Engagement is equally crucial in shaping how our public transportation systems evolve. Transit agencies can’t keep operating service in the same ways and assume our results will be the same. A recent survey at my agency shows that more than 40 percent of people riding our service today are new to riding the bus in the last two years. Post-pandemic ridership behavior is different—just like how people work. Are we still meeting the needs of our community?

Partnering to ensure that transit agencies truly understand and can effectively serve these changing dynamics in how people work is critical to maintaining our relevance. By actively involving businesses in the planning and decision-making processes, agencies can tailor services to meet the unique needs of employers, employees, and communities. This may involve soliciting feedback on route planning, service frequency, impressions of safety on our systems, and fare structures to ensure that public transit remains inclusive and a considered option for all.

Beyond the practical aspects, the partnership between public transportation systems, businesses, and communities also has profound social implications. Accessible public transit options that provide significant service to good jobs are vital in promoting social equity by providing mobility solutions and upward mobility to those who may lack access to private transportation, thereby bridging socioeconomic divides and fostering a more inclusive society.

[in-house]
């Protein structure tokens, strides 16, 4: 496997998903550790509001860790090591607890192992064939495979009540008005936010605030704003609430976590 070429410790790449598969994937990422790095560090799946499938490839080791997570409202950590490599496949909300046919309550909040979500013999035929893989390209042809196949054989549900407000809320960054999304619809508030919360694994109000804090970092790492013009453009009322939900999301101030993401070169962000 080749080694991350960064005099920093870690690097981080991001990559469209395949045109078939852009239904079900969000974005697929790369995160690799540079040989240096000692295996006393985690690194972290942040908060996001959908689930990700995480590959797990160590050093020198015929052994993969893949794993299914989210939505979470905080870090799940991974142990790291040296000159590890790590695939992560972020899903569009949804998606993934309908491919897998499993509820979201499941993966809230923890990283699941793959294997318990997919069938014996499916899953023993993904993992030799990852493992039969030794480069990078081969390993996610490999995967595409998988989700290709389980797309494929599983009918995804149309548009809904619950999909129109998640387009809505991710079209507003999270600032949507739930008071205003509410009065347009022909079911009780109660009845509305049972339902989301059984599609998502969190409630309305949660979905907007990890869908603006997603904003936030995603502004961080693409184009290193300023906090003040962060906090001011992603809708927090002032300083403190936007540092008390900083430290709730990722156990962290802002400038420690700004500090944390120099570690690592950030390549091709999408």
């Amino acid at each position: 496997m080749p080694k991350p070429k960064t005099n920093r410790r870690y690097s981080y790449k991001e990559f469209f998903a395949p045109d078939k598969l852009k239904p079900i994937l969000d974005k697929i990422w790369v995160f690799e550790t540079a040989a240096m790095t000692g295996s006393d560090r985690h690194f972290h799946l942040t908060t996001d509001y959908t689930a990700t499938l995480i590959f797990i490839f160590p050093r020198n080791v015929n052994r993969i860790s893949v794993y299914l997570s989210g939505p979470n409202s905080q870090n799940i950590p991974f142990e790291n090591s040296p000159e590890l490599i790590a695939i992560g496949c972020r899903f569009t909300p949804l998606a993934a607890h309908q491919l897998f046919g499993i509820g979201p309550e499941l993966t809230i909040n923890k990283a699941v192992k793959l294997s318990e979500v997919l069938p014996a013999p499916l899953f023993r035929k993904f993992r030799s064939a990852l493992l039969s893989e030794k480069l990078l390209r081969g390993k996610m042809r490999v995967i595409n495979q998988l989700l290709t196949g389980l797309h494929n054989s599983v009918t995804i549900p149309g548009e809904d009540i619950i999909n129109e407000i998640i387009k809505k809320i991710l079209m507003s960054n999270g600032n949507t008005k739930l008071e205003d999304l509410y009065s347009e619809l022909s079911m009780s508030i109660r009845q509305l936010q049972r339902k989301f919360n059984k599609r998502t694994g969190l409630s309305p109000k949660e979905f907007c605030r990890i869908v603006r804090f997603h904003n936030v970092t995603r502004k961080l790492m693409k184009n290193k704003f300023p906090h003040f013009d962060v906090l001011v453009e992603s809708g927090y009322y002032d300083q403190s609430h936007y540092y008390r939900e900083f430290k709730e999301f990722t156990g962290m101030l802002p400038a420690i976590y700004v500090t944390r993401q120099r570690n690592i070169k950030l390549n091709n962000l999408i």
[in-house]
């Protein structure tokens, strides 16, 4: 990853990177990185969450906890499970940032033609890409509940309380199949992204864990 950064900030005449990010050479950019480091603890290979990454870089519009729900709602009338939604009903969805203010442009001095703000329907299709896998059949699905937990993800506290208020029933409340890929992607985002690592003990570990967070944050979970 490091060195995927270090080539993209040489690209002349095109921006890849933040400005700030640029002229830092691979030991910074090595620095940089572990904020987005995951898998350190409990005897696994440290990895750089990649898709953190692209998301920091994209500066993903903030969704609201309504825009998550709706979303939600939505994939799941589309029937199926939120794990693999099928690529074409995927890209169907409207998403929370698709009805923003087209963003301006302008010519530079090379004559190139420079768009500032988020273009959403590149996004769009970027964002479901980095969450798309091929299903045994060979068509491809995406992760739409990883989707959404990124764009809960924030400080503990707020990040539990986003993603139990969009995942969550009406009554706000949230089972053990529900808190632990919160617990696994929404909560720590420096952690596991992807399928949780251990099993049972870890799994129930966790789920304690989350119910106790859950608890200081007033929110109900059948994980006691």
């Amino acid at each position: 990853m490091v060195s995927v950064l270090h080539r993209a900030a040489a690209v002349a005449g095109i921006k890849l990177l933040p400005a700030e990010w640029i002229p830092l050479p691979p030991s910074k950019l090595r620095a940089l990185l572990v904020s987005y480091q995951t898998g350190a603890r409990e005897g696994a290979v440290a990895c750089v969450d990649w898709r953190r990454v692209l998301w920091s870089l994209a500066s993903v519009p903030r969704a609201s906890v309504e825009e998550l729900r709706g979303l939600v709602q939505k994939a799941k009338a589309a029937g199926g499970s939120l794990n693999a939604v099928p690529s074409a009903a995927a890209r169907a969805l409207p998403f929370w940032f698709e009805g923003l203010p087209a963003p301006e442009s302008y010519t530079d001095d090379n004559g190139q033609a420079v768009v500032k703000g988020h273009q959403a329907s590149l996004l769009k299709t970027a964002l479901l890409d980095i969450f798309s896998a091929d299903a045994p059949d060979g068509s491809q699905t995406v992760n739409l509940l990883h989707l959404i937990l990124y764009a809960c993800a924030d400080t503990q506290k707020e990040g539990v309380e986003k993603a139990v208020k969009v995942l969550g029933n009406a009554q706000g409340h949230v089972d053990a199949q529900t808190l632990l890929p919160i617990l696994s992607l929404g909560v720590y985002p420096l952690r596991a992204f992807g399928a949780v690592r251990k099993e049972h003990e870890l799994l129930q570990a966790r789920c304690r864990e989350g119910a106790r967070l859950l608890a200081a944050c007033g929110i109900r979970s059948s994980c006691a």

Forging relationships with our local businesses and communities can assist agencies in better-leveraging resources, expertise, and local knowledge to address challenges holistically, ensuring that public transit remains a cornerstone of our communities.

Partnerships between public transportation systems, businesses, and communities are not merely a matter of convenience or efficiency, they are a fundamental priority for ensuring that our systems are woven into the community and are meeting the critical needs of our partners. By working together toward common goals and being open to creative partnerships, we can truly be leaders in sustaining transit service that is efficient and reliable but also equitable, sustainable, and responsive to the needs of the people and businesses we serve.